End of Blogs?

Last week Neville Morely wrote a little piece on his declining blog statistics over at his Sphinx blog and has since followed it up with a new podcast. I haven’t had a chance to listen to the podcast yet and I should have commented on his blog post when he asked other bloggers to chime in on their statistics. I feel like I let the community down.

If I look closely, I can tell that my visitor and page view numbers are down. At the same time, my monthly averages appear steady (or even slightly improved) over the past five or six years. My March numbers, for example, were 106 page views per day which is the highest since 2015 and the fourth highest total in the last 9 years. Two very popular posts, however, in the first half of the month drove a good bit of the traffic. These posts circulated rather widely (for me) on Twitter and Facebook, and social media platforms accounted for over 500 page views (or about 18% of the traffic). In an ordinary month, Twitter and Facebook account for 5%-8% of views. Despite my erratic use of social media to promote my blog, it is notable that for 10 of the last 12 months, my page views have been high than the previous year and for 8 of the last 12 months, they’ve been the strongest since 2015.

It is worth noting, however, that my 2014 and 2015 page views were also buoyed by a series of very prominent posts that led to spikes in traffic. Most of these spikes, like the publication of Punk Archaeology or Visions of Substance, tended to have a much longer tale and while they were abrupt, they attracted readers to my blog for months. 

It may be that the shorter term spikes in my blog’s page views reflects the function of blogs within at least American academia has changed. When I started my blog I wanted both to draw the public into my research and give them a bit of a perspective on how scholars (and, in particular, archaeologists) build their arguments. In fact, I celebrated the fuzziness of the knowledge making the process and the ragged edges of what we know. This seemed like a good thing to do at the time when fetishization of “facts” was undermining the careful work of scholars in the humanities to present a world where structures, power, and practice matter more than black and white judgements. Today, this mission seems more problematic and my audience, perhaps, less interested and sympathetic.

Today, my most popular posts serve as open letters which attempt to address issues that face my discipline and academia more broadly. The audience is more academic, more engaged with social, political, and economic situation within academia, and less curious about how knowledge is made in my little corner of the discipline. This isn’t meant as a critique or even criticism of my readers, blogging, or academia, but speaks to the shifting landscape of blogging as practice. Instead of blogs maturing into a less-formal and more intimate complement to the scholarly discourse, blogs have become places where we negotiate the social conscience of our fields. This is not a bad thing, but it creates a different rhythm of blog viewing.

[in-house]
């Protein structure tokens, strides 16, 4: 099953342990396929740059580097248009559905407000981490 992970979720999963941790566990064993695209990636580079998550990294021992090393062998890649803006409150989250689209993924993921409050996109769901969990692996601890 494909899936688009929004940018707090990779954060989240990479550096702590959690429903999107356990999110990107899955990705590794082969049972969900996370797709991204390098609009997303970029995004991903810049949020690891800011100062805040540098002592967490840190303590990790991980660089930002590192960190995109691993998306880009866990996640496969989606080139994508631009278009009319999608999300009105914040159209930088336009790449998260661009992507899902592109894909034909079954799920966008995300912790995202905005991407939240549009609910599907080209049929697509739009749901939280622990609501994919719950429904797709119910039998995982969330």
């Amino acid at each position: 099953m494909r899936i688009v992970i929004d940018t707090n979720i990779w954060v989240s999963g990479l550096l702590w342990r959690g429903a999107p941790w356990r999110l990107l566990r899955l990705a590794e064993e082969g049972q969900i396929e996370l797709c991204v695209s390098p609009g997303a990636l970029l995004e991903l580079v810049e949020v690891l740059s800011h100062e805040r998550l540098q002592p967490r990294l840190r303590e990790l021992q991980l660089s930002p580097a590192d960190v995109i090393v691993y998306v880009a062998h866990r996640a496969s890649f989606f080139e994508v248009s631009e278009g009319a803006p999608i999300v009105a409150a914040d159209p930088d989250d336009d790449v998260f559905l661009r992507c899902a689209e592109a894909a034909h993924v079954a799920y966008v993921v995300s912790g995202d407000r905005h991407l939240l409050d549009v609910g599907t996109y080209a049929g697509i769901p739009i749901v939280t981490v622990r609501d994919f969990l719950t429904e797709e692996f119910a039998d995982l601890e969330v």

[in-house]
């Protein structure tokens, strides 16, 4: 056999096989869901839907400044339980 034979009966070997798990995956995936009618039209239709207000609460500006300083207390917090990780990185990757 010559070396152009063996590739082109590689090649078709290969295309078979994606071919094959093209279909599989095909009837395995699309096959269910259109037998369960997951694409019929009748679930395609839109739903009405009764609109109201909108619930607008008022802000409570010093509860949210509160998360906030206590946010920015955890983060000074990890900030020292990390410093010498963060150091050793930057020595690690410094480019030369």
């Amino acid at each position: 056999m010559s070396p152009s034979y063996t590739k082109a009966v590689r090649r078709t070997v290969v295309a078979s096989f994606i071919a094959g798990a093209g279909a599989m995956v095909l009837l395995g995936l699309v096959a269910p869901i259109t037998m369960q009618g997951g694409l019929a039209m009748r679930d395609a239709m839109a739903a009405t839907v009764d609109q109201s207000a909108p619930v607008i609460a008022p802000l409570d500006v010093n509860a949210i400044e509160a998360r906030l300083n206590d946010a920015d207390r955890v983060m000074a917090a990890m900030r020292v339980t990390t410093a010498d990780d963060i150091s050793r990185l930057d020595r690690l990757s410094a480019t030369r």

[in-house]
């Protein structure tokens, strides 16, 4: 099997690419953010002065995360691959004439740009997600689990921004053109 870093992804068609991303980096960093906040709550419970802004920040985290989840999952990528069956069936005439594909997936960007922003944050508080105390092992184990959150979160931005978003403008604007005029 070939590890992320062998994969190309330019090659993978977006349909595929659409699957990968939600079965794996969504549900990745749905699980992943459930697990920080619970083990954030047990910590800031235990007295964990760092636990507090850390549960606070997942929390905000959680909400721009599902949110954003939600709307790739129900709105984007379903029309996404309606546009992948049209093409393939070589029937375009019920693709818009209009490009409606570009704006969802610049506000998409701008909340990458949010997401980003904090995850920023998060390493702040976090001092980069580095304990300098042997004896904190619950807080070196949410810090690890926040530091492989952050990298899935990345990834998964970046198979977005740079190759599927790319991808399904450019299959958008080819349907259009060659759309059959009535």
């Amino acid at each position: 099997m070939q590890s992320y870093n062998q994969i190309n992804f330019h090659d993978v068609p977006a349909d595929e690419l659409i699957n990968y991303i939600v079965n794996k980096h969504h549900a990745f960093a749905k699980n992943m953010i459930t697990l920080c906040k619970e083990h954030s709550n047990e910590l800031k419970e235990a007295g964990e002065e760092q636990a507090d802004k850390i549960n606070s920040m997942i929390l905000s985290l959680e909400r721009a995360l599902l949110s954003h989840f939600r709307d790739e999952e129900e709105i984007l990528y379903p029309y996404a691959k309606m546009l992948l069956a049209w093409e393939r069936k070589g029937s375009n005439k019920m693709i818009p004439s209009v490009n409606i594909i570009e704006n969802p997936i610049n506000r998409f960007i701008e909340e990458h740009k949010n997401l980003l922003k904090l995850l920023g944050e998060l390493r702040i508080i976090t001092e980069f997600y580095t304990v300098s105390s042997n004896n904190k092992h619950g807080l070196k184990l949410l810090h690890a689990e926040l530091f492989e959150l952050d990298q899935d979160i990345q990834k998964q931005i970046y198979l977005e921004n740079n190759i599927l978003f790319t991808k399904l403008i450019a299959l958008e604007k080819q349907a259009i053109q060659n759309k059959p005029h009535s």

Quick Thoughts on Open Access

Over the past week I’ve been thinking a good bit about publishing and disseminating archaeological data and yesterday I had some thoughtful conversations with Becky Seifried who was fresh from a recent conference in Athens on the topic (pdf).

I don’t really have anything profound to say about data except the observation that for archaeological projects, the more stakeholders involved, the harder it is to determine how best to disseminate project data. On the one hand, it is easy enough to envision how open data will allow our data savvy community to “dig into” the results of our field work. Moreover, those of us publishing both data and analysis of our projects can understand the value of making the link – no mater how fuzzy – between field work and interpretation clear. In fact, our field increasingly embraces this kind of transparency and openness as both a way to allow researchers and communities to engage with what passes as “raw material” in archaeology.

At the same time, we also recognize the rights of communities to control their own pasts and realize that the past – and its material and digital surrogates in the present – operates within diverse spatial, political, economic, social, and discursive regimes. As a result, openness in data can at the same time be decolonizing and colonizing, progressive and regressive, and collaborative and “going rogue” all at the same time. In fact, the more stakeholders invested in the data and the work, the more openness is seen as a challenge especially among communities who already feel that their control of their own past is vulnerable. 

What’s interesting, of course, is that we often position open, digital heritage as a way to engage more diverse communities in the process of understanding their own past. For archaeology, sharing archaeological data invariably engages those who want to use public data for personal gain (e.g. looters), those who see the digital surrogates of archaeological objects as deserving the same protections as the objects themselves (e.g. limited or highly curated access), and those who see the tools necessary for digital dissemination of archaeological data as a barrier to access.